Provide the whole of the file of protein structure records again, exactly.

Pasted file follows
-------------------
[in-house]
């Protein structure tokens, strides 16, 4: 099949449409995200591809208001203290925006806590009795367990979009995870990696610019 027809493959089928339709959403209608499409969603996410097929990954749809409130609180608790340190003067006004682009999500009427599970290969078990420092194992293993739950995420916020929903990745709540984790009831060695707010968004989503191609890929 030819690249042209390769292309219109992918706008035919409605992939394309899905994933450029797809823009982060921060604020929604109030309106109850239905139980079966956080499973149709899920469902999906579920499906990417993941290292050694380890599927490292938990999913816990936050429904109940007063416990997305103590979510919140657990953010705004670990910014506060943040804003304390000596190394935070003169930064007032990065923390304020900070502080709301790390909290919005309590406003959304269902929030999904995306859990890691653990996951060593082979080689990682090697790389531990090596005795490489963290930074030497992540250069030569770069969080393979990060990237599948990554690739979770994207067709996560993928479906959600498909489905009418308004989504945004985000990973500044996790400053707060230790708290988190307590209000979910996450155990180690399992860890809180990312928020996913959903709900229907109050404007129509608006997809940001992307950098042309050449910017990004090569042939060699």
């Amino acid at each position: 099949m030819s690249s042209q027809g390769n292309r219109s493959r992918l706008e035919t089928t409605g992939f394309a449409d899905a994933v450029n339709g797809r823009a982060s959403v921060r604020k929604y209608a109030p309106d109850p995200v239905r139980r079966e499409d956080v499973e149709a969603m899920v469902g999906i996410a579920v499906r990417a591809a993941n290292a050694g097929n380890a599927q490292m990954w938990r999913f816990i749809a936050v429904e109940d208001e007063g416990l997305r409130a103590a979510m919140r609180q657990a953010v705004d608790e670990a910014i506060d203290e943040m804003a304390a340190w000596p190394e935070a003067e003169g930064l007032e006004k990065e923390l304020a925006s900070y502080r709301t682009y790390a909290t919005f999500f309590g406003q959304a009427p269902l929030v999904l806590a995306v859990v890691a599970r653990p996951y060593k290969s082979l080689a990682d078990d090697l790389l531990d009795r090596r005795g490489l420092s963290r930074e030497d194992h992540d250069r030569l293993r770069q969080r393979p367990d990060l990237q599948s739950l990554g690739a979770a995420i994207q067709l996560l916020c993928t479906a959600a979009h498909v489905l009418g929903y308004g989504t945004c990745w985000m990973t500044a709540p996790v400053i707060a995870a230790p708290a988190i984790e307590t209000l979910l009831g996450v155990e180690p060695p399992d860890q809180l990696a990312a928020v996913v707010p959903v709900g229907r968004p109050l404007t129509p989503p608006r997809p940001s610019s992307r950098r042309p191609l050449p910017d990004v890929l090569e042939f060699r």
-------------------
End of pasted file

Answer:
[in-house]
């Protein structure tokens, strides 16, 4: 099949449409995200591809208001203290925006806590009795367990979009995870990696610019 027809493959089928339709959403209608499409969603996410097929990954749809409130609180608790340190003067006004682009999500009427599970290969078990420092194992293993739950995420916020929903990745709540984790009831060695707010968004989503191609890929 030819690249042209390769292309219109992918706008035919409605992939394309899905994933450029797809823009982060921060604020929604109030309106109850239905139980079966956080499973149709899920469902999906579920499906990417993941290292050694380890599927490292938990999913816990936050429904109940007063416990997305103590979510919140657990953010705004670990910014506060943040804003304390000596190394935070003169930064007032990065923390304020900070502080709301790390909290919005309590406003959304269902929030999904995306859990890691653990996951060593082979080689990682090697790389531990090596005795490489963290930074030497992540250069030569770069969080393979990060990237599948990554690739979770994207067709996560993928479906959600498909489905009418308004989504945004985000990973500044996790400053707060230790708290988190307590209000979910996450155990180690399992860890809180990312928020996913959903709900229907109050404007129509608006997809940001992307950098042309050449910017990004090569042939060699």
């Amino acid at each position: 099949m030819s690249s042209q027809g390769n292309r219109s493959r992918l706008e035919t089928t409605g992939f394309a449409d899905a994933v450029n339709g797809r823009a982060s959403v921060r604020k929604y209608a109030p309106d109850p995200v239905r139980r079966e499409d956080v499973e149709a969603m899920v469902g999906i996410a579920v499906r990417a591809a993941n290292a050694g097929n380890a599927q490292m990954w938990r999913f816990i749809a936050v429904e109940d208001e007063g416990l997305r409130a103590a979510m919140r609180q657990a953010v705004d608790e670990a910014i506060d203290e943040m804003a304390a340190w000596p190394e935070a003067e003169g930064l007032e006004k990065e923390l304020a925006s900070y502080r709301t682009y790390a909290t919005f999500f309590g406003q959304a009427p269902l929030v999904l806590a995306v859990v890691a599970r653990p996951y060593k290969s082979l080689a990682d078990d090697l790389l531990d009795r090596r005795g490489l420092s963290r930074e030497d194992h992540d250069r030569l293993r770069q969080r393979p367990d990060l990237q599948s739950l990554g690739a979770a995420i994207q067709l996560l916020c993928t479906a959600a979009h498909v489905l009418g929903y308004g989504t945004c990745w985000m990973t500044a709540p996790v400053i707060a995870a230790p708290a988190i984790e307590t209000l979910l009831g996450v155990e180690p060695p399992d860890q809180l990696a990312a928020v996913v707010p959903v709900g229907r968004p109050l404007t129509p989503p608006r997809p940001s610019s992307r950098r042309p191609l050449p910017d990004v890929l090569e042939f060699r």